Fertilize every time you water it, diluting the fertilizer to half-strength or less. Repot your African violet once a year to provide new nutrients. Ensure room humidity is between 40 and 80 percent, and don’t mist the flowers.

4. Bird Of Paradise

Bird of paradise flower Image credits: Magda Ehlers via Pexels

The bird of paradise is native to South Africa and is also the official flower of the city of Los Angeles. There are different varieties of this plant that yield different colored flowers.

Grow the bird of paradise in a fertile and loamy soil mix. Use a large pot, as they can grow up to 4 feet tall. Place the houseplant in a bright and sunny spot with excellent ventilation. Make sure to keep it from direct sunlight.

Keep your bird of paradise drier in the winter, but remember that it loves water in spring and summer. Make sure to water it evenly and uniformly. The soil should be wet, not soggy. Fertilize it twice a month in the summer and only once monthly in the winter.

5. Monstera

Propagated Monstera stem cuttings in water
Image credits: Brina Blum via Unsplash

The Monstera is native to Central America. It’s a hardy, long-living plant that can be your companion for a long time if you take care of it well.

Plant it in a large pot in a rich, loamy, well-draining soil mix. The plant should be in a bright spot but with no direct sunlight. Being a tropical plant, it enjoys a high humidity level. But once planted, it can acclimate to most home temperatures.

Water enough to keep the soil moist but not soggy, allowing it to dry between waterings; check by inserting your finger into the soil or using a moisture tester. Overwatering may lead to root rot; the Monstera will indicate overwatering by “sweating” from its leaves.

The plant grows quickly and may require support to keep the stems from breaking. The plant tends to become root bound and may require frequent repotting,

6. Kalanchoe

Kalanchoe flowers closeup
Image credits: Willfried Wende via Pixabay

The kalanchoe comprises a variety of succulent houseplants grown mainly for their beautiful and vivid colored flowers. Some types of this succulent have uniquely shaped, flat, and large leaves, like pancakes stacked on each other. Some varieties of this succulent produce fragrant flowers, while others are not so fragrant.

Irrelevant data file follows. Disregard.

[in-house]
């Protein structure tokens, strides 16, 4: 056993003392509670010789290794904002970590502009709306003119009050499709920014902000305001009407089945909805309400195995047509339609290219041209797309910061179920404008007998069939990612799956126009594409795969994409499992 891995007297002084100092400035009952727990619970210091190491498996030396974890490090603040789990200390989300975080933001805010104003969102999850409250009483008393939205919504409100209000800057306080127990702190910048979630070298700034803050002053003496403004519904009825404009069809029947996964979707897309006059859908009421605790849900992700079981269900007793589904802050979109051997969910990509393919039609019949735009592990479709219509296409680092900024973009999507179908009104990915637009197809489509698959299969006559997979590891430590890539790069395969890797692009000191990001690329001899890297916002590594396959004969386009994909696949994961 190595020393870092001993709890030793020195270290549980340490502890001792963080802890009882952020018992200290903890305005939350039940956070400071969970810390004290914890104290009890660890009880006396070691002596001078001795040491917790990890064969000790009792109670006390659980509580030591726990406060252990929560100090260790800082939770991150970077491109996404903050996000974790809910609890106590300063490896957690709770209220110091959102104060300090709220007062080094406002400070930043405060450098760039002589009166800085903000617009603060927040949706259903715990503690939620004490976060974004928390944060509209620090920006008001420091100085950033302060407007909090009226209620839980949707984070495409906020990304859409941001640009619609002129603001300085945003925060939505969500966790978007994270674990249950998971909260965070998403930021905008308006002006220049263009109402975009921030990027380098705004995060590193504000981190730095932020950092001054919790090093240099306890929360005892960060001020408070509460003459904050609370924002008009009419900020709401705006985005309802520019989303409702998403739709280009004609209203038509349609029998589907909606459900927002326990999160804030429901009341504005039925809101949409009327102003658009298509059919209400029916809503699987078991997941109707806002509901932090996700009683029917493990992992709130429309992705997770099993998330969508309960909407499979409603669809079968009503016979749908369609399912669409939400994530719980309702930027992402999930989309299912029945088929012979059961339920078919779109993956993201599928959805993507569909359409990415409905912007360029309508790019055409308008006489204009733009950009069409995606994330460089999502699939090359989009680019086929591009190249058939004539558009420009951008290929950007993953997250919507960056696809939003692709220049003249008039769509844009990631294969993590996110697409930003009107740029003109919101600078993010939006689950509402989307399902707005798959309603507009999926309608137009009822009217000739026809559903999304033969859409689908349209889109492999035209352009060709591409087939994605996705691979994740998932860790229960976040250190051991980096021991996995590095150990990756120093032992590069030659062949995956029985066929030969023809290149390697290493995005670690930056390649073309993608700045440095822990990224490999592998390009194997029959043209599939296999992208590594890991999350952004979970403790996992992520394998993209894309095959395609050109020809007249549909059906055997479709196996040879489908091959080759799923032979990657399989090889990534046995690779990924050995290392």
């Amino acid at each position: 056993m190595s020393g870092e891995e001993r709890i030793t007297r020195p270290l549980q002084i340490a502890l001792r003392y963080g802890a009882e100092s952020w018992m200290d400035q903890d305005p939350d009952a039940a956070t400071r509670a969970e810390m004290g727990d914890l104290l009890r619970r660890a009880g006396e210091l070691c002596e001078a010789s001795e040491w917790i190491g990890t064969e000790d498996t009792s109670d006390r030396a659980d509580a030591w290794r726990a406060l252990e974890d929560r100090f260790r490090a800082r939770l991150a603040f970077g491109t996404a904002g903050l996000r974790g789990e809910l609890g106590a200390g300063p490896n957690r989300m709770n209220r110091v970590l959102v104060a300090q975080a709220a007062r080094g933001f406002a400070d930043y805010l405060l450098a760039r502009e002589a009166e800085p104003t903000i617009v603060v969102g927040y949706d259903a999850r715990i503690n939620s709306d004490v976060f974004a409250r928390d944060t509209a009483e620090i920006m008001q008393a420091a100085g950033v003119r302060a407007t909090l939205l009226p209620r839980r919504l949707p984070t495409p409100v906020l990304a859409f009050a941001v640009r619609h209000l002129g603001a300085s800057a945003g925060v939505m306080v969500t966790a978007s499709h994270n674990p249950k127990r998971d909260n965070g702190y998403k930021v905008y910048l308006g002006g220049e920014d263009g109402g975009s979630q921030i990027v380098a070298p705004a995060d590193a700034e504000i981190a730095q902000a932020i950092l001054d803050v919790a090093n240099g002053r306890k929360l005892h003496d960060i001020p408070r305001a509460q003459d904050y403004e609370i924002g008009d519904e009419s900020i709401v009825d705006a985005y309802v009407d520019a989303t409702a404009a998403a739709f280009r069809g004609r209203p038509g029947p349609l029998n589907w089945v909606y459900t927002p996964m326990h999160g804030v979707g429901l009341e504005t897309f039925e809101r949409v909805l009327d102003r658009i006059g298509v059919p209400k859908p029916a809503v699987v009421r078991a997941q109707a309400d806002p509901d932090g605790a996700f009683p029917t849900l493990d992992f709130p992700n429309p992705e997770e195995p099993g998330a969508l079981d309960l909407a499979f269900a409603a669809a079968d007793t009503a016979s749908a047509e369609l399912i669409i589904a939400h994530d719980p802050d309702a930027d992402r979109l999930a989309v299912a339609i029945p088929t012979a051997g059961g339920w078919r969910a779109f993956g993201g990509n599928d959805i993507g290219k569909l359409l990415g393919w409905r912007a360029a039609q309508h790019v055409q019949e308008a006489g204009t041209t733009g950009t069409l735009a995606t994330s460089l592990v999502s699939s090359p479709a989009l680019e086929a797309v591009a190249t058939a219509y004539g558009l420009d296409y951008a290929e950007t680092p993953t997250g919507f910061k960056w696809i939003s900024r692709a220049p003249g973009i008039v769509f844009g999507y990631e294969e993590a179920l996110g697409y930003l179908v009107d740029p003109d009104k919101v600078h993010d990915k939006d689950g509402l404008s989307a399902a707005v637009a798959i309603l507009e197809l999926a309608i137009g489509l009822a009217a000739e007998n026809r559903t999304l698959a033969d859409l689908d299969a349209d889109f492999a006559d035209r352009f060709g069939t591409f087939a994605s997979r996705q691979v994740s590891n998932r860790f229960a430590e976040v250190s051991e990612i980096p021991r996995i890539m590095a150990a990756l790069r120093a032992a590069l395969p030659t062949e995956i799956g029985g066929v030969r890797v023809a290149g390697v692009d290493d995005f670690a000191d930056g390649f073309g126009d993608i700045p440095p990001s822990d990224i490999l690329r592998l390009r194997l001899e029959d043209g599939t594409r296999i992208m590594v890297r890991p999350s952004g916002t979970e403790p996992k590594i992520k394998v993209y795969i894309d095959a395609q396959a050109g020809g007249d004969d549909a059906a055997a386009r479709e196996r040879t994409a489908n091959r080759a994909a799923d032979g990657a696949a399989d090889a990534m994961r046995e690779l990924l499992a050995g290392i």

This houseplant grows well in full sun and well-draining potting soil. Ensure the soil is dry between waterings, as overwatering can damage the plant. The plant can tolerate shade but might become a bit spindly; therefore, place it in the sunniest spot in your house.

Ideal temperatures for the plant are 45 to 75 degrees Fahrenheit. Fertilize about once a month using a well-balanced fertilizer mix in the spring when the plant is actively growing.

7. Orchids

Bright pink orchid in a pot sitting near a window
Image credits: Karolina Grabowska via Pixabay

There are tens of thousands of known orchid species in the Orchidaceae family. They come in various colors, so you will always have abundant choices.

The ideal temperatures can range from 55 to 85 degrees Fahrenheit, depending on the type of orchid. Orchids need bright but indirect sunlight, so keep them out of the afternoon sun as they can get sunburned. In the absence of adequate light, orchids will fail to bloom.

The soil mix for orchids should be light, porous, and well-draining; don’t use a standard potting soil mix. If you can, try to find an orchid-specific mix. Plant the orchids loosely so you can remove them from the pot without disturbing the roots. Use a pot with drainage holes; a terracotta pot provides even better drainage and extra airflow.

Water orchids once or twice a week, copiously when you do, and preferably from below. Don’t let the soil become too saturated or too dry. Letting an orchid sit in water can cause root rot.

An excellent way to know if you’re overwatering your orchids is to stick your finger into the soil and check. Fertilize weekly during the growing season and every two weeks during dormancy, using a fertilizer without urea. Prune most orchids when the flowers start to fall.

Watch Your Home Blossom!

All it takes is some patience and effort to watch these beautiful plants come to life. Their colorful and vibrant foliage will liven up your home with a brilliant display of color. Carefully choose where each of them lives to maximize their impact and bring out the best in your home decor.

Don’t forget to share this post with your friends, family, and other plant lovers to indulge in fun gardening. Do you have any other recommendations? Please share them below!